Welschriesling

Nachbil Grandpa 2018, Romania
Ok, only 35% is Welschriesling – 60% is Fetească Regală, 5% Baras – but its supporting role is key to this unfiltered, natural wine with rich structure and crunchy acidity. Spontaneous fermentation, wild yeast, a true original.
£15.80, Boutinot, boutinot.com

Zsirai Nagy-Somlói Olaszrizling 2015, Hungary
Spritzy fresh and rounded, peach and apricot flavours abound, with subtle hints of pepper and vanilla.
£13.78, Jascots, jascots.co.uk

Furmint

(Only Hungarian examples available in UK)

Sanzon Rany Furmint Tokaji 2018, Hungary
Delicious, apricot and apple charged single vineyard wine. Six months on lees, great expression, rounded with lingering acidity.
POA, Novel Wines, novelwines.co.uk

Gizella Furmint/Harslevelu Tokaji 2019, Hungary
Wonderfully fresh cuvee (65% Furmint, 35% Harslevelu) with aromas of peach and linden (Harslevel aka Lindenblatrigger in Austria). Dry, fruit filled palate.
POA, Novel Wines, novelwines.co.uk

Dobogó Tokaji Furmint 2016, Hungary
Lean, mineral with stone fruit flavours coming through firm acidity. A food wine.
POA, Liberty Wines, libertywines.co.uk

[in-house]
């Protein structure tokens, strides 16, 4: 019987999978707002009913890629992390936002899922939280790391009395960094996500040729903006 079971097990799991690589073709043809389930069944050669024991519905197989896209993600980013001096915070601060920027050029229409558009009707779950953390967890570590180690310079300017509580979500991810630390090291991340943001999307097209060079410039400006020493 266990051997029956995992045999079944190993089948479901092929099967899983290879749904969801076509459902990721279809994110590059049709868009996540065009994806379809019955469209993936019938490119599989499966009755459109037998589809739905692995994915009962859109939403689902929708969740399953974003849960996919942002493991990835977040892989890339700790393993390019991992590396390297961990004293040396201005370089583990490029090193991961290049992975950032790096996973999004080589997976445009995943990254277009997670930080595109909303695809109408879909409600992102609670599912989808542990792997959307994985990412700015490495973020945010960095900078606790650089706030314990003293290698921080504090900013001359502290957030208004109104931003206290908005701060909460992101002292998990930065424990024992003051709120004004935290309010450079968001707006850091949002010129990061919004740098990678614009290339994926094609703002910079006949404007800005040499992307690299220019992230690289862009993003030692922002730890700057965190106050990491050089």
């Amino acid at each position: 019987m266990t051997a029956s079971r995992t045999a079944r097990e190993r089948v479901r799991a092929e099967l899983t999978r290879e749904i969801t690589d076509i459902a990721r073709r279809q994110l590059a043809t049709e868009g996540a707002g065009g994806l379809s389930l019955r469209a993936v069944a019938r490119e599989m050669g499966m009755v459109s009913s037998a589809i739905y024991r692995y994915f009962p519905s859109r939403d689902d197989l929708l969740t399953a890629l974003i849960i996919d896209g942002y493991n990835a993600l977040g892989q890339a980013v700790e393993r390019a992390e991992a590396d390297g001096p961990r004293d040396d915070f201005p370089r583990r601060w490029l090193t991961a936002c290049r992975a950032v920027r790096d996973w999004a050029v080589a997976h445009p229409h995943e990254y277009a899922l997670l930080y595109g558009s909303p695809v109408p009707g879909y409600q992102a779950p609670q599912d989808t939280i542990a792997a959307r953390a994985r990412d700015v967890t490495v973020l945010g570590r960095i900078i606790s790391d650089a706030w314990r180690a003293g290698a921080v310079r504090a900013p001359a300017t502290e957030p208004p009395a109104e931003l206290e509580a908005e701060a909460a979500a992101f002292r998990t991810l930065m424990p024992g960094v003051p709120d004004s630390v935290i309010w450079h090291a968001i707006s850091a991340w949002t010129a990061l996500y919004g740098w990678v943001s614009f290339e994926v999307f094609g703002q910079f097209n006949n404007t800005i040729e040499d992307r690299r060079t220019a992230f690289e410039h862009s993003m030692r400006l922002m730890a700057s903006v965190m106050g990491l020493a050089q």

Kovács Nimród Sky 2016, Hungary
From Nagy Eged, the highest vineyard in Tokaji, this flagship barrel-and lees aged wine is wonderfully rich and fragrant, with herbal notes and stone fruit supported by good acidity.
POA, Boutinot, boutinot.com

Riesling

Sepp Moser Ried Gebling 2017, Austria
Although Riesling is grown across central Europe, few examples make it to the UK – except from Austria. This is a delicious bio-dynamic example from this famous estate in Kremstal, rich, honeyed and spicy.
POA, Boutinot, boutinot.com

Château Belá Riesling 2017, Slovakia
Saarland’s famous Egon Muller together with Miroslav Petrach produce this delicious, mineral, tropical fruit and petrol-noted wine. From Sturovo, Slovakia’s southern most region near the Danube and the Hungarian border.
£15.64, Top Selection, topselection.co.uk

Related content

News |  Spirits & Cocktails

Identity Drinks turns two and introduces two new brands

UK distributor of Citadelle, Boxer Gin, Sauvelle Vodka and (if we can say one of our favourites) Plantation Rum has turned two.In celebration of its b

News |  Spirits & Cocktails

Belvedere's search for terroir in spirits

Belvedere vodka has released two new single-estate rye vodkas and found proof that terroir in spirits can indeed be expressed.The two products, Belved

News |  Wine

Hundreds and thousands: Wine Lister

Collating top critics' scores, and rating wines out of 1,000, Wine Lister could be the ultimate toy for the wealthy, the time-poor and wine geeks ever

News |  Wine

Site specific: The cruisation of wine

Cruisation is wine's most influential and widespread trend in recent years. Jacopo Mazzeo explains its origins and how it's affecting our perception of quality.